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How to Fix A Short Cycling Heat Pump
Heat pumps are the most popular choice among indoor heating options. They are energy-efficient, cost-effective, and require minimal maintenance, but short cycling of the heat pump can offset many of these benefits. In this article, we will explore the most common reasons for heat pump short cycling and the measures you can take.
What is Heat Pump Short Cycling?
Heat pump short cycling occurs when your heat pump automatically shuts off before completing its full heating (or cooling) cycle. This means that your system is running continuously during the startup phase instead of operating at its optimal efficiency level. This leads to increased energy consumption and reduced heating efficiency. As you can imagine, this constant starting and stopping also puts stress on your system components, causing them to wear out faster than normal.
How Heat Pumps Operate
If you have a heat pump system, it uses electricity to transfer heat from the outdoors into your home during winter. In the summer, it absorbs heat from your home and removes it to lower the temperature. Your heat pump doesn’t run continuously. Instead, it cycles on and off regularly to heat your home in winter or cool it in summer.
You set the temperature on your thermostat and choose heating or cooling. In winter, when the indoor air temperature drops low enough, the thermostat triggers the heat pump to turn on and start heating your home. Once the desired temperature is reached, the heat pump shuts off until it’s needed to run again. These cycles typically happen 2-3 times per hour.
Risks of Heat Pump Short Cycling
If your heat pump cycles are too short, it will have a higher frequency of turning on and off. It might run for five minutes, then shut off, only to start again shortly afterward. When your heat pump runs in short cycles like this, it never fully heats your home, but it keeps attempting to do so. Your heat pump is not designed to open and close so frequently. It puts significant stress on the system, and if you allow short cycling as an operational pattern, it can eventually overheat and stop working altogether.
Causes of Heat Pump Short Cycling
Now that we know what short cycling is, let’s look at some common reasons:
Incorrect sizing of the unit: HVAC units that are either too big or too small for the space they serve can lead to short cycling. If the unit is too small, it may struggle to distribute heat evenly, causing temperature readings on the thermostat to fluctuate, leading to frequent start and stop cycles. Conversely, if your unit is too large, it will rapidly heat the area and shut off before reaching optimal performance, increasing your energy costs.
Overheated HVAC unit: If airflow is restricted due to dirty air filters, blocked ducts, or bent fins on the vents, the hot air will get trapped, eventually overheating the system. In these cases, short cycling is the equipment’s way of preventing itself from overheating. Cleaning your equipment, duct systems, and vents, as well as replacing/cleaning air filters, can resolve this issue.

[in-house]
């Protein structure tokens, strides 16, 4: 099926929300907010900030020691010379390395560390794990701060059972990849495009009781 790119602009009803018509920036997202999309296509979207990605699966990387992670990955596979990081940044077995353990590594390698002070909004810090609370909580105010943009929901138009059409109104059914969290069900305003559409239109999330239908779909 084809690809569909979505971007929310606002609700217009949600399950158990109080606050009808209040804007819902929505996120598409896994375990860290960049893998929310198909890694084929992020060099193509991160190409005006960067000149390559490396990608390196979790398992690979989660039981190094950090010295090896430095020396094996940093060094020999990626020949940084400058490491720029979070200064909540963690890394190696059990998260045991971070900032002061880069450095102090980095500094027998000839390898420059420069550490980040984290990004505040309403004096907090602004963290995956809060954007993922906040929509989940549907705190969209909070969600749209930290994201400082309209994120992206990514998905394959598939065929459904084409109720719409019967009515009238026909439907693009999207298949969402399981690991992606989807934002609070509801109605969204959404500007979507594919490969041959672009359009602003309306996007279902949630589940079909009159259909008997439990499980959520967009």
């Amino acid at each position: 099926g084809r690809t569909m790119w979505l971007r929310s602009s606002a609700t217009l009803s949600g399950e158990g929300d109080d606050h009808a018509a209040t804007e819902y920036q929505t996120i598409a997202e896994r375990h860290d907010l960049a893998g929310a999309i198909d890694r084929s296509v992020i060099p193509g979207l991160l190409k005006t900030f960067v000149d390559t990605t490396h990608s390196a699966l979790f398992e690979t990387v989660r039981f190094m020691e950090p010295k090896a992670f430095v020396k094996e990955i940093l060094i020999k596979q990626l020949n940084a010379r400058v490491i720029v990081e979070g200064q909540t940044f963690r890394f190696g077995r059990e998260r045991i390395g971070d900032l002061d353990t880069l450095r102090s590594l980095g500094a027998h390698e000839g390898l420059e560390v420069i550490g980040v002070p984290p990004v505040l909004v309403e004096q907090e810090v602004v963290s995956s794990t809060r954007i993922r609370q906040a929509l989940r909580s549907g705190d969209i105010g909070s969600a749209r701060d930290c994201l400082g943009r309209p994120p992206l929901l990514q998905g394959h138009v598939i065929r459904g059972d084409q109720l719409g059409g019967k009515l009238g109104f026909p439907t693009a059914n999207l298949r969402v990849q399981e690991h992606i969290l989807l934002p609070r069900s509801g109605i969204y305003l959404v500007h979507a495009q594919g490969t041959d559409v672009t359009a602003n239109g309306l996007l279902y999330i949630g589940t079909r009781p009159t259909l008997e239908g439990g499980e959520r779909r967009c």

Thermostat malfunctions: Incorrect thermostat readings can cause your system to turn on and off at inappropriate times. This may be due to a damaged thermostat or its placement. Avoid placing thermostats in direct sunlight, near the duct system, or in areas of the house that are abnormally hot or cold relative to other places.
Compressor damage: Finally, short cycling may occur due to compressor damage, causing your equipment to turn on or off faster than it should.
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Preventing Heat Pump Short Cycling
- Proper maintenance and care can prevent short cycling. If you want to minimize short cycling, it’s essential to maintain your heat pump correctly. Proper maintenance includes:
- Keeping the system clean and well-maintained
- Ensuring there are no debris, such as leaves, branches, and twigs, around the heat pump
- Making sure the outdoor unit has sufficient drainage
- Ensuring the indoor heat pump has adequate ventilation
- Regularly checking refrigerant levels and system pressures
- Installing a programmable thermostat
- Having your HVAC system checked annually
Regular inspections of the heat pump are essential. Regular maintenance helps prevent electrical system overload, leading to short cycling. If short cycling occurs, review the above maintenance checklist.
What to Do if Your Heat Pump is Short Cycling?
If your heat pump is short cycling, it’s essential to contact a professional immediately. If your system is not working properly, it can lead to equipment degradation and end up costing you more in the long run. If the compressor overheats, it could cause the system to burst and result in expensive repair costs.
If your heat pump is malfunctioning, it could be due to the following reasons:
- Electrical issues
- Dirty filters
- Outdoor unit blockage
- Defective thermostat
- Thermostat or wiring malfunction
- Always reset the thermostat to “off” and then reset it to “on.” If resetting the thermostat doesn’t resolve the issue, schedule a service call with a professional HVAC technician as soon as possible.
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